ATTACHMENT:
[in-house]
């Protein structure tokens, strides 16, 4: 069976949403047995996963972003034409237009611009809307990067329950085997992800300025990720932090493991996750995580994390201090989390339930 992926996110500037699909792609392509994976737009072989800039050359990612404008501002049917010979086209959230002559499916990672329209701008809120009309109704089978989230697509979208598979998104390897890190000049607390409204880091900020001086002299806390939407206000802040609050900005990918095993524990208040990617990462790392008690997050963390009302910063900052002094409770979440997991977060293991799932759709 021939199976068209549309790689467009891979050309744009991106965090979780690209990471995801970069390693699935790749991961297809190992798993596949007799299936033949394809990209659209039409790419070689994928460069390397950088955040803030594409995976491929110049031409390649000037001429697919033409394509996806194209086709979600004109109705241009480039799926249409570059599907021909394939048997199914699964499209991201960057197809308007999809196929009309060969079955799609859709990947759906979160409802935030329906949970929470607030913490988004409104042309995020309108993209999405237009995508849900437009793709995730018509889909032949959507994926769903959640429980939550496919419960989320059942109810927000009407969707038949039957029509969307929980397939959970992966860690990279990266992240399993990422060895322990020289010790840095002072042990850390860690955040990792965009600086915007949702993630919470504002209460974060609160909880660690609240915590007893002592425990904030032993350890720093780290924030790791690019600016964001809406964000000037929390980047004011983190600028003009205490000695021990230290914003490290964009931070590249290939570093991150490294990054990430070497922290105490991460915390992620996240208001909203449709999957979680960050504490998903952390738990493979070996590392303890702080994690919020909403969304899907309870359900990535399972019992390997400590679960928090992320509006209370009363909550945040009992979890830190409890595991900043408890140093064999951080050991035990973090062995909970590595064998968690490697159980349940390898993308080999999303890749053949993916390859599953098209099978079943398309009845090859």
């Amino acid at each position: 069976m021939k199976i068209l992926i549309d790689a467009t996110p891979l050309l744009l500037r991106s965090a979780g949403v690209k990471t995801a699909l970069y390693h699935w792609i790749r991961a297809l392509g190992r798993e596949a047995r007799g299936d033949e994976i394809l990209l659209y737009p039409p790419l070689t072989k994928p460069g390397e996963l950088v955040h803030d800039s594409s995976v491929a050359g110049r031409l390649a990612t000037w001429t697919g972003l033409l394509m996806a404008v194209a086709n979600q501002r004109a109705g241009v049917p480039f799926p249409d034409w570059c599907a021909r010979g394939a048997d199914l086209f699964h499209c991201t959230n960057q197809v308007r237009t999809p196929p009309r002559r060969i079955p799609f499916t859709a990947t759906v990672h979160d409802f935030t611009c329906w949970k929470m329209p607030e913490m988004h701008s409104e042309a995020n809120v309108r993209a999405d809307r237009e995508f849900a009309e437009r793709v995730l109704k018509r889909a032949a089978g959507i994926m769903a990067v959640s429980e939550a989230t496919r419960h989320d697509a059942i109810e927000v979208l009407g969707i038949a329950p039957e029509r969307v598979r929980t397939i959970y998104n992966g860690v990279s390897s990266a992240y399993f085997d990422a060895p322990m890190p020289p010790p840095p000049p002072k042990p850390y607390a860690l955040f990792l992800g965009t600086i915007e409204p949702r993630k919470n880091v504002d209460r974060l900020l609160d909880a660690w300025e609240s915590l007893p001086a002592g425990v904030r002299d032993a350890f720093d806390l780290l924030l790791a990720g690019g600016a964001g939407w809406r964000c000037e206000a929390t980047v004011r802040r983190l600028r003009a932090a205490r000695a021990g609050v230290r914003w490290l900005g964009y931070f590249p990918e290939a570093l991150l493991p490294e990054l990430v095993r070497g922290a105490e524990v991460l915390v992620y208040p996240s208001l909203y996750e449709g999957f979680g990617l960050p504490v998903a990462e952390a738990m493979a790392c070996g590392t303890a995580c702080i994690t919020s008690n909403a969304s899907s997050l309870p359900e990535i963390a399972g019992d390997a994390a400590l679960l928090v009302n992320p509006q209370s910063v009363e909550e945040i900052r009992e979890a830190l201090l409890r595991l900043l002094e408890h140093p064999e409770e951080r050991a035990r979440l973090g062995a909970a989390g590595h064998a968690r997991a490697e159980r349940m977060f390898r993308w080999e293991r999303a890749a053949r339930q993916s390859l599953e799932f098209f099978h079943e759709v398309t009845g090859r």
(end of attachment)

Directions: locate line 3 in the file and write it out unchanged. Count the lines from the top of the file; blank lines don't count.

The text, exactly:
């Amino acid at each position: 069976m021939k199976i068209l992926i549309d790689a467009t996110p891979l050309l744009l500037r991106s965090a979780g949403v690209k990471t995801a699909l970069y390693h699935w792609i790749r991961a297809l392509g190992r798993e596949a047995r007799g299936d033949e994976i394809l990209l659209y737009p039409p790419l070689t072989k994928p460069g390397e996963l950088v955040h803030d800039s594409s995976v491929a050359g110049r031409l390649a990612t000037w001429t697919g972003l033409l394509m996806a404008v194209a086709n979600q501002r004109a109705g241009v049917p480039f799926p249409d034409w570059c599907a021909r010979g394939a048997d199914l086209f699964h499209c991201t959230n960057q197809v308007r237009t999809p196929p009309r002559r060969i079955p799609f499916t859709a990947t759906v990672h979160d409802f935030t611009c329906w949970k929470m329209p607030e913490m988004h701008s409104e042309a995020n809120v309108r993209a999405d809307r237009e995508f849900a009309e437009r793709v995730l109704k018509r889909a032949a089978g959507i994926m769903a990067v959640s429980e939550a989230t496919r419960h989320d697509a059942i109810e927000v979208l009407g969707i038949a329950p039957e029509r969307v598979r929980t397939i959970y998104n992966g860690v990279s390897s990266a992240y399993f085997d990422a060895p322990m890190p020289p010790p840095p000049p002072k042990p850390y607390a860690l955040f990792l992800g965009t600086i915007e409204p949702r993630k919470n880091v504002d209460r974060l900020l609160d909880a660690w300025e609240s915590l007893p001086a002592g425990v904030r002299d032993a350890f720093d806390l780290l924030l790791a990720g690019g600016a964001g939407w809406r964000c000037e206000a929390t980047v004011r802040r983190l600028r003009a932090a205490r000695a021990g609050v230290r914003w490290l900005g964009y931070f590249p990918e290939a570093l991150l493991p490294e990054l990430v095993r070497g922290a105490e524990v991460l915390v992620y208040p996240s208001l909203y996750e449709g999957f979680g990617l960050p504490v998903a990462e952390a738990m493979a790392c070996g590392t303890a995580c702080i994690t919020s008690n909403a969304s899907s997050l309870p359900e990535i963390a399972g019992d390997a994390a400590l679960l928090v009302n992320p509006q209370s910063v009363e909550e945040i900052r009992e979890a830190l201090l409890r595991l900043l002094e408890h140093p064999e409770e951080r050991a035990r979440l973090g062995a909970a989390g590595h064998a968690r997991a490697e159980r349940m977060f390898r993308w080999e293991r999303a890749a053949r339930q993916s390859l599953e799932f098209f099978h079943e759709v398309t009845g090859r």